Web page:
82% of law review articles have zero citations within the first five years. 82%. This grim finding is from a recent study by Rob Willey and Melanie Knapp of George Mason University Law Library who reviewed nearly 250,000 law review articles published in HeinOnline from 2015-2019.
Some articles, however, are cited significantly more often. What makes these articles so special? According to Willey and Knapp, there are several article characteristics that correlate to increased citations in legal scholarship. Here are a few of them.
Tips for Increasing Article Citations
- Write long articles
- The most cited law review articles were between 36 and 90 pages, with the sweet spot around 66-68 pages. That equates to about 33,000 words.
- Use reading aids, like a table of contents and plenty of headings, to make it easier to scan the content.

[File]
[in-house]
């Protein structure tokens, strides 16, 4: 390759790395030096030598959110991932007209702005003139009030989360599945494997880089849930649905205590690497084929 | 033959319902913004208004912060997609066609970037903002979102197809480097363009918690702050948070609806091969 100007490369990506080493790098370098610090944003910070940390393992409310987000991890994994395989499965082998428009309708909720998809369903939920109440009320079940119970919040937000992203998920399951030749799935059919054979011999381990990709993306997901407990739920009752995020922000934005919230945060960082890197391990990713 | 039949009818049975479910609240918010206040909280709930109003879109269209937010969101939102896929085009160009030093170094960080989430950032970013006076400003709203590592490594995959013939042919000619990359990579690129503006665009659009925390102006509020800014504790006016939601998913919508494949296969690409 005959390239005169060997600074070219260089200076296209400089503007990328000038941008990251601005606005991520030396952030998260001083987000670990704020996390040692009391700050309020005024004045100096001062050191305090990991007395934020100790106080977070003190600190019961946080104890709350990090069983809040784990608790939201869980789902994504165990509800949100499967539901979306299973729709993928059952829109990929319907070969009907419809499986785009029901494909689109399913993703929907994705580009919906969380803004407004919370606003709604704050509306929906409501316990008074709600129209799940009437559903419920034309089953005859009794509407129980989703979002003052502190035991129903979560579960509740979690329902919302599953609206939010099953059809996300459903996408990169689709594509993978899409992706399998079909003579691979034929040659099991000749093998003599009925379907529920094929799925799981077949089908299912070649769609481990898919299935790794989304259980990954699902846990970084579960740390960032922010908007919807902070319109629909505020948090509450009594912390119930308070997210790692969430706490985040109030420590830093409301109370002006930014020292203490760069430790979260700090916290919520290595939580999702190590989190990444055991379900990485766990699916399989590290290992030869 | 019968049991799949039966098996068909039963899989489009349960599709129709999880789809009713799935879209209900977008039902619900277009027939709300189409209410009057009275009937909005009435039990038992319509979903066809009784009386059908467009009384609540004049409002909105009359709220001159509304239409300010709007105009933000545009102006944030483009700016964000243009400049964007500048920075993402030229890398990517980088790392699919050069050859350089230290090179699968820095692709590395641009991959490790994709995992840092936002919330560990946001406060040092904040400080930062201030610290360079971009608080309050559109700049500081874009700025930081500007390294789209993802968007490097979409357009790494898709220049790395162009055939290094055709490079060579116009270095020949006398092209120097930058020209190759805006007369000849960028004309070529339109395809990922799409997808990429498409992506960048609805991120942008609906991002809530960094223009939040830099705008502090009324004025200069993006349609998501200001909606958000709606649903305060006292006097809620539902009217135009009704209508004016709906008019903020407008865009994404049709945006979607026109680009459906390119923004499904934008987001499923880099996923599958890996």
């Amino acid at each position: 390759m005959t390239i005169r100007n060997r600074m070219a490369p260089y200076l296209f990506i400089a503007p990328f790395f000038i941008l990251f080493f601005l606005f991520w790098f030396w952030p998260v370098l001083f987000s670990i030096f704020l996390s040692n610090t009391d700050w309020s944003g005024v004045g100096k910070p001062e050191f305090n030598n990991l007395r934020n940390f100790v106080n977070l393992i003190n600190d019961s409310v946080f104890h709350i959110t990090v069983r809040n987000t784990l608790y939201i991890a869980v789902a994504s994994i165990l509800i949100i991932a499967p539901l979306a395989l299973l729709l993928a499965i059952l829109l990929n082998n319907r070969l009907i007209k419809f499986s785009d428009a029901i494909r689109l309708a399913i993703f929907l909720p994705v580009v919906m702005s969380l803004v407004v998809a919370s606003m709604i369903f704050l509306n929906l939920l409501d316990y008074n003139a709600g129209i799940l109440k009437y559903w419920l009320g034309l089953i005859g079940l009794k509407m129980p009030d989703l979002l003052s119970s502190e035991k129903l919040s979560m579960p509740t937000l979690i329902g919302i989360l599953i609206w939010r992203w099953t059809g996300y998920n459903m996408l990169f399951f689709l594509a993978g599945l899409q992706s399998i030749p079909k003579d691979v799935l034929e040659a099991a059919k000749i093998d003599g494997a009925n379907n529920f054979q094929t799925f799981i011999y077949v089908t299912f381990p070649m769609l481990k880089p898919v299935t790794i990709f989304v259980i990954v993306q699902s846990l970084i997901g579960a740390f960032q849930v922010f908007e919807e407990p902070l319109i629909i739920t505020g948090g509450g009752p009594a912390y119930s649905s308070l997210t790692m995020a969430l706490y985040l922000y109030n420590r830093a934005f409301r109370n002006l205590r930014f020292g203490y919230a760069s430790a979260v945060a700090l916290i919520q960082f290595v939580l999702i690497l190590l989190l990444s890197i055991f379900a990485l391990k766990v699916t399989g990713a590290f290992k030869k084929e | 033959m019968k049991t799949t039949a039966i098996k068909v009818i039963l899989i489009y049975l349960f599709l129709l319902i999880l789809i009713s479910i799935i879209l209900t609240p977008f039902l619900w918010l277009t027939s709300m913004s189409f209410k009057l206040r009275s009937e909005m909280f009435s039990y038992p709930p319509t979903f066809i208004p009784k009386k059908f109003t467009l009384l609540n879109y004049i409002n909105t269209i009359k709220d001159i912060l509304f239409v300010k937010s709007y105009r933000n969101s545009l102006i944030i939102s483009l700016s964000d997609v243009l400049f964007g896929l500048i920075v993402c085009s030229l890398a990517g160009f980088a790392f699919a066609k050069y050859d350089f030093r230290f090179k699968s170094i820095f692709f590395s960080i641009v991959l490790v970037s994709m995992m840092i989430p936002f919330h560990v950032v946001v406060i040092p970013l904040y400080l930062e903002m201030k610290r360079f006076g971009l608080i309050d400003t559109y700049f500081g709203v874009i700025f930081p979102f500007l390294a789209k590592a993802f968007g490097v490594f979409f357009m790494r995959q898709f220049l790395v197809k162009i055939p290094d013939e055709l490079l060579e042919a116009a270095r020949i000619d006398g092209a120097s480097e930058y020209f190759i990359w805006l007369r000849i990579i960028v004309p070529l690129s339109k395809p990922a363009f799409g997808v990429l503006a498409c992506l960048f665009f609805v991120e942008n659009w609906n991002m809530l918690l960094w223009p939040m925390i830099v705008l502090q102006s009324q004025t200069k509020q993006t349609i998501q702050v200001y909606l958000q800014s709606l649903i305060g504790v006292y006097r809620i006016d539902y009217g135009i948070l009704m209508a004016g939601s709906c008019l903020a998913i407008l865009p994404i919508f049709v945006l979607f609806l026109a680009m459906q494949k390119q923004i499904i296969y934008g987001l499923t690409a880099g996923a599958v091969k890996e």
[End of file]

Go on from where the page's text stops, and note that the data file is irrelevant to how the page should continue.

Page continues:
- This finding was kind of troubling to me. As the authors point out, “While the data indicates longer articles are more likely to be cited, this does not mean that they are actually better.”
- Keep titles short and simple
- The most cited articles had titles that averaged 52 characters long.
- Only about a third of the most cited articles had a colon in the title.
- Yeah, this one makes sense since they can be easily and quickly read and understood.
- Write on a popular or timely topic
- Not too surprising here.
- Nearly 12% of the most cited articles included “technology” or “science and technology” as a topic; almost 7% were about “race” and over 5% were on “immigration.”
- Authors can use Google Trends to gauge relative popularity and compare topics they are considering to see which is more popular.
For additional recommendations and explanations, see the full study. Although it’s on the long side (no surprise there, I guess), it’s definitely worth a read, or as the author’s point out for long articles, a scan to quickly home in on what you need. Fortunately, they provide a handy table with lots of dos and don’ts to point you in the right direction. I know that I’ll be sharing these recommendations with our faculty.